Last week news broke that Tobey Maguire and other celebs were being sued by a group of hedge fund investors, who say Maguire and others won cash in an illegal poker ring, which belongs to them.The woman who used to organise the games is called Molly Bloom, the sister of Olympic skier and Philadelphia Eagles footballer Jeremy Bloom.
“Described… as having “model looks and friends in high places,” Bloom coordinated the sophisticated operation which led to A-List actors… gambling their fortunes,” Radar Online reported.
In a sworn deposition, Bloom admitted to orchestrating the underground games and even said she hired women to come to the games and massage the players. She also named regular players in the illegal ring.
After news of the story broke, she has “gone into hiding, even deleting her Facebook profile,” Radar Online said.
That’s not surprising, considering the fact she was “forced to flee her Upper West Side apartment for the West Coast after two “thugs” roughed her up for fear she was blabbing to the feds,” the New York Post reported.
Apparently Bloom had moved from LA to New York and hosted “games that drew Wall Street-types [like hedge fund manager Brad Ruderman, who allegedly lost his investors’ fortunes to Tobey Maguire] and others whose income was less obvious” than her previous clientele. That is until “two Eastern European “thugs” tried to “get some money from her . . . They pushed her around a little bit” after getting up to the door of her pricey Upper West Side apartment,” the Post said.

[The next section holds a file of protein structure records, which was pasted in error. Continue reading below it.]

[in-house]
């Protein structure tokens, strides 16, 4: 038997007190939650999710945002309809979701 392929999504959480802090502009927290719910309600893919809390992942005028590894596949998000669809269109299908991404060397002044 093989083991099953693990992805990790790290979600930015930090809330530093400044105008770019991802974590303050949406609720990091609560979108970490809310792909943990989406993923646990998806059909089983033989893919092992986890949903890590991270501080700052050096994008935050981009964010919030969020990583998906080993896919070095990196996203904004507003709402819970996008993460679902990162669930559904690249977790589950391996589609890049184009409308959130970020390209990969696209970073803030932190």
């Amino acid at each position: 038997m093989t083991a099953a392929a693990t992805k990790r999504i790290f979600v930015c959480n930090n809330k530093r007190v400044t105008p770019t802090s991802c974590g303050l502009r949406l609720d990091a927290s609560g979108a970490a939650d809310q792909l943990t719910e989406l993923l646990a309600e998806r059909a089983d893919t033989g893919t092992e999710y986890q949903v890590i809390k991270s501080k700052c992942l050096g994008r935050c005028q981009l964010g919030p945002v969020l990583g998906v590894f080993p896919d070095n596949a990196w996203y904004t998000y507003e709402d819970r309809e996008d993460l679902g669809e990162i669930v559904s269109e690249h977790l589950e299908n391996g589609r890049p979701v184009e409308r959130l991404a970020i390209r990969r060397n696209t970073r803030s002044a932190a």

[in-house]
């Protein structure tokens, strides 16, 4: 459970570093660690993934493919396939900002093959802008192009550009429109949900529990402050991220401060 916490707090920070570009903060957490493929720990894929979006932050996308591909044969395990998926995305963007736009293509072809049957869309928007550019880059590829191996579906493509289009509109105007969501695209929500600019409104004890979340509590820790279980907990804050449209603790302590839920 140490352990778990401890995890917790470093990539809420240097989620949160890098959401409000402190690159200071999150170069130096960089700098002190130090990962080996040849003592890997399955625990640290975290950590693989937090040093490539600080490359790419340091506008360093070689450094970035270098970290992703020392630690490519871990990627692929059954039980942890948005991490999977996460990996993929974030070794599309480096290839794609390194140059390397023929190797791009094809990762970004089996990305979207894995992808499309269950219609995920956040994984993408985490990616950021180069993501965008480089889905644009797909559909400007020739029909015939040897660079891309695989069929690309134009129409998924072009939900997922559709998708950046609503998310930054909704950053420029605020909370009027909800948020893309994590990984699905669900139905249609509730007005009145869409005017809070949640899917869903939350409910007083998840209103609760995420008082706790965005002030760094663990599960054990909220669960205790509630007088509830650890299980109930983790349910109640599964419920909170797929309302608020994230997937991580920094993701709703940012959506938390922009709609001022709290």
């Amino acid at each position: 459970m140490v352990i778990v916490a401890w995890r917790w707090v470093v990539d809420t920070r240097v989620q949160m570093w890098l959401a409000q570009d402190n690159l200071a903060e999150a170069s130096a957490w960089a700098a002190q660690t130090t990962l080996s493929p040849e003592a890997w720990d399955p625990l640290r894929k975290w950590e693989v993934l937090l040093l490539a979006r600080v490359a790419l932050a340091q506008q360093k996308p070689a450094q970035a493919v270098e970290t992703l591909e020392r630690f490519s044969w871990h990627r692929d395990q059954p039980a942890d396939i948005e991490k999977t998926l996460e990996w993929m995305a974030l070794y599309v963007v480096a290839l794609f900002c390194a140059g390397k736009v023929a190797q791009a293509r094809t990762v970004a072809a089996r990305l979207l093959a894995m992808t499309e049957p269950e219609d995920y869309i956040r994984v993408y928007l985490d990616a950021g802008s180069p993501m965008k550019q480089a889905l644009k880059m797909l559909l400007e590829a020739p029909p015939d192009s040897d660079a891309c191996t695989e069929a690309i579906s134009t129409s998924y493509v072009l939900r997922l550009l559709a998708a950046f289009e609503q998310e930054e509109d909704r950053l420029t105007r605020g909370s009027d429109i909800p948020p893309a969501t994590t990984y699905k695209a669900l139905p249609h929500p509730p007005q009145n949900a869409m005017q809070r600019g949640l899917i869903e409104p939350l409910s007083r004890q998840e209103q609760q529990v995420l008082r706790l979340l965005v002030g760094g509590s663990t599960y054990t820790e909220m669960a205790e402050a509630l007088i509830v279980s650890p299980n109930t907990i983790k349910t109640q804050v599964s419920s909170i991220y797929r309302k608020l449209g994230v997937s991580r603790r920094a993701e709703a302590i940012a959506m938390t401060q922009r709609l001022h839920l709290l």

The reason that Bloom and her Hollywood clients are being sued by hedge fund investors, is because ex-hedge fund manager Bradley Ruderman was convicted of running a $44 million Ponzi scheme back in 2009, and he used client money in these poker games.
Ruderman reportedly “lost $25 million of his investors’ money in twice-weekly poker games at the luxury Beverly Hills Hotel, the Four Seasons and the Viper Room on Sunset Boulevard,” according to FINAlternatives.
Also being sued: leveraged buyouts billionaire Alex Gores; actor and director of ‘The Notebook’ Nick Cassavetes; Rick Salomon (of Paris Hilton sex tape fame); record label owner Cody Leibel; real estate developer and Las Vegas entrepreneur Andrew Sasson; among others.
The buy-in was $100,000. The games were “exclusive events, by invitation only, and that there was a regular roster of players consisting of wealthy celebrities, entrepreneurs, attorneys and businessmen,” the lawsuit against Maguire said.
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